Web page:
The East Kilbribe-based group, which is one of the biggest firms of its kind, running 50 sites in the UK and the US, confirmed previous expectations for 2018’s results to be hit by the VAT misdeclaration, but added that new accounting policies meant that the current year’s results would be “materially below prior expectations”.
It stressed that investigations into the blunder were ongoing and warned that it may not be able to complete its 2018 audit by the 30 June deadline, but aims to complete the work “as soon as possible”. The group remains in talks with the taxman over resolving the matter and to establish a final value.
Shares in the firm will remain suspended until there is further clarity on its potential liability and 2018’s accounts are published.
It is the latest blow for the company, in which Mike Ashley’s Sports Direct business empire owns a significant stake.
Earlier this month it emerged that chief executive Andy Anson was leaving to head up the British Olympic Association. The group said that Anson was committed to remain with the firm for the next six months to “assist in resolving its accounting and VAT issues”.
Chairman Michael Bolingbroke said: “The board respects Andy’s decision to take a role that is a once in a lifetime opportunity for him.”
In March, Goals revealed that it had uncovered “substantial” VAT accounting errors estimated so far at some £12 million.
It said its board had concluded that the VAT misdeclaration issues dated back several years, although the final value of the error is still being established.
The group, whose shares were suspended on London’s junior Alternative Investment Market (Aim), also warned at the time that new VAT accounting policies it plans to adopt were likely to have an impact on its future earnings.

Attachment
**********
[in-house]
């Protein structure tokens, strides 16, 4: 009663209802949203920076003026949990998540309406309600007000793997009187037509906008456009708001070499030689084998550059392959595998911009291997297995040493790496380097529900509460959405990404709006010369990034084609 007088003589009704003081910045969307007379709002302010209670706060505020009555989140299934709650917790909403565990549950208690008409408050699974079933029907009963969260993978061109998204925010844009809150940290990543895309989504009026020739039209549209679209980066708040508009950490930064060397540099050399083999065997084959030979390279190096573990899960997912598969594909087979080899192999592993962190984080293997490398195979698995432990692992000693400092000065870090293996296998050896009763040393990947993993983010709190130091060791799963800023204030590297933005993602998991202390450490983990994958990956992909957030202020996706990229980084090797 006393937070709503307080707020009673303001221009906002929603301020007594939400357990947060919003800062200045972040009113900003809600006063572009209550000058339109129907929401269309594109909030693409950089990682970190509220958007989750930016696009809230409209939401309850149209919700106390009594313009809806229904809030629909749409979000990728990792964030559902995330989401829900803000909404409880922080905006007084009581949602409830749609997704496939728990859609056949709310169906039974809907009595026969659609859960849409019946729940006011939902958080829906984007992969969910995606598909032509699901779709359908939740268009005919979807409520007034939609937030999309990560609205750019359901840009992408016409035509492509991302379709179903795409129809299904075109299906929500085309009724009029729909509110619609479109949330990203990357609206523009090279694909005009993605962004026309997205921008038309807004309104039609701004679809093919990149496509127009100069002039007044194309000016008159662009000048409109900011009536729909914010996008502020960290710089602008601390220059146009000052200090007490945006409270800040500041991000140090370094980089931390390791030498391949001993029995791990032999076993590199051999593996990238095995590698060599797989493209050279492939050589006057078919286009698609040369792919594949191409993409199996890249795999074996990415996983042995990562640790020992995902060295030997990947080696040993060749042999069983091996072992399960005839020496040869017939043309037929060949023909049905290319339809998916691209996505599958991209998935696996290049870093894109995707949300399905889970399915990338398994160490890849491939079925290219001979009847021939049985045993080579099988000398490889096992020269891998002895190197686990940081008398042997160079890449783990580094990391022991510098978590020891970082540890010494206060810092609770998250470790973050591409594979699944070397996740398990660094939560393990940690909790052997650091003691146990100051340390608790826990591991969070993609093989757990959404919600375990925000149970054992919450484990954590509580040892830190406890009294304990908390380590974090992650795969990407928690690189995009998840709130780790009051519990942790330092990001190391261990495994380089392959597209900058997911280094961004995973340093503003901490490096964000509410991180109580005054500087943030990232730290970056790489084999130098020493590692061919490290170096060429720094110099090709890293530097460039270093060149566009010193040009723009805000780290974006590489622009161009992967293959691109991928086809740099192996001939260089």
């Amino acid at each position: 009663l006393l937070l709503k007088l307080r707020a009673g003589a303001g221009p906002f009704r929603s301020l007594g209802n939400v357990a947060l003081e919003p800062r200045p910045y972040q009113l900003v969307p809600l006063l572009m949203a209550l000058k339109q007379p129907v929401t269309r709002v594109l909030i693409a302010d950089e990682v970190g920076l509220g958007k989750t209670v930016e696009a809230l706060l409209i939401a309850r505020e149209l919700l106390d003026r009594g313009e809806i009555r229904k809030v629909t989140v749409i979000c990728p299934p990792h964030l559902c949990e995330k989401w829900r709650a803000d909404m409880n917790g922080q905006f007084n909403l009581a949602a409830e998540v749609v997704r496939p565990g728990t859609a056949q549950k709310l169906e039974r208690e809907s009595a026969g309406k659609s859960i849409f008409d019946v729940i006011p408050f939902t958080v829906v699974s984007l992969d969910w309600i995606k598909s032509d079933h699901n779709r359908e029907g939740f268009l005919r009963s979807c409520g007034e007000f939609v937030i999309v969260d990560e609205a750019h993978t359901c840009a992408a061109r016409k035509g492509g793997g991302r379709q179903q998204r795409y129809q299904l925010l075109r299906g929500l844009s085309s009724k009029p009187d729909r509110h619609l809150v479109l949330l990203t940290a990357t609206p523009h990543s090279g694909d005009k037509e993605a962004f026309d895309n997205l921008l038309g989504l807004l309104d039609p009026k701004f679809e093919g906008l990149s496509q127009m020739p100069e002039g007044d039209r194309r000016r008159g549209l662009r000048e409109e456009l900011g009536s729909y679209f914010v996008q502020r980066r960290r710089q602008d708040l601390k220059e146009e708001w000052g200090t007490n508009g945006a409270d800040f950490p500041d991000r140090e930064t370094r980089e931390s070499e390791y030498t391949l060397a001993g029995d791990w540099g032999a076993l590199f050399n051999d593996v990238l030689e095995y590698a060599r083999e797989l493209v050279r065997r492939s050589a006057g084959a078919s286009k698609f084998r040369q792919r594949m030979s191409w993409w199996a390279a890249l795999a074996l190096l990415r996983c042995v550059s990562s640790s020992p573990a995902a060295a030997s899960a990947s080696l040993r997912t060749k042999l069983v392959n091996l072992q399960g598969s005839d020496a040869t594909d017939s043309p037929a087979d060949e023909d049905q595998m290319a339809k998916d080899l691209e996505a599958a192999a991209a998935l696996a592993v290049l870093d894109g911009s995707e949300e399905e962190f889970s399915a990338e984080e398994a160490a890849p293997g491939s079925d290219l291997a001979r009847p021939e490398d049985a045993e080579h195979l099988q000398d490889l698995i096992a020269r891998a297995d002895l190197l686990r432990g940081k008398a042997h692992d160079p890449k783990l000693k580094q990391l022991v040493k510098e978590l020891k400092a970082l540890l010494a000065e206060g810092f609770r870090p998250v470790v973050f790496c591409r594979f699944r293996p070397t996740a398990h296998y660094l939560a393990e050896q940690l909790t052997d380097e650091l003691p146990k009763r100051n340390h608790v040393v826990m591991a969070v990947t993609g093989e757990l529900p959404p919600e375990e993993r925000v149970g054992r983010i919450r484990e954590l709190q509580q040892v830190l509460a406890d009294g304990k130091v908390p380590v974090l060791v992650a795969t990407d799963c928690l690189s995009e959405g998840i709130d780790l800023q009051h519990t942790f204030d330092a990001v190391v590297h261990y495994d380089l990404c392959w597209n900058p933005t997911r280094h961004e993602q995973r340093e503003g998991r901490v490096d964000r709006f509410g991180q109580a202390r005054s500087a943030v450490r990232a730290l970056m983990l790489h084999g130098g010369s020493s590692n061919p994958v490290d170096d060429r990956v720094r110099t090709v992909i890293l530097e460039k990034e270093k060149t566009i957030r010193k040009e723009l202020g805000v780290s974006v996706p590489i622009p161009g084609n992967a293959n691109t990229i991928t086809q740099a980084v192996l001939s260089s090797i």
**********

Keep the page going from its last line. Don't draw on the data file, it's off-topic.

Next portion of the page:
Anson is to take up the role of chief executive at the British Olympic Association where he is already a board member.
In its latest trading update, the firm told investors: “The board can now also confirm that following extensive forecasting work on the financial year ending 31 December 2019, in which a number of new accounting policies, corrected accounting treatments and revised VAT assumptions have been adopted, it expects the financial year ending 31 December 2019 also to be materially below prior expectations and historically reported financial performance.
“Due to the nature of the historical accounting errors uncovered, the board has appointed forensic accountants, alongside its auditors, to investigate and report on historic accounting policies and practices used by the company in the recognition of revenue and the preparation of financial statements.”
Goals gave assurances that talks with lenders “remain positive” and noted that trading since 26 March has continued to be strong in the UK and US. It added: “The company will make further announcements in due course as the results of the investigation become known.”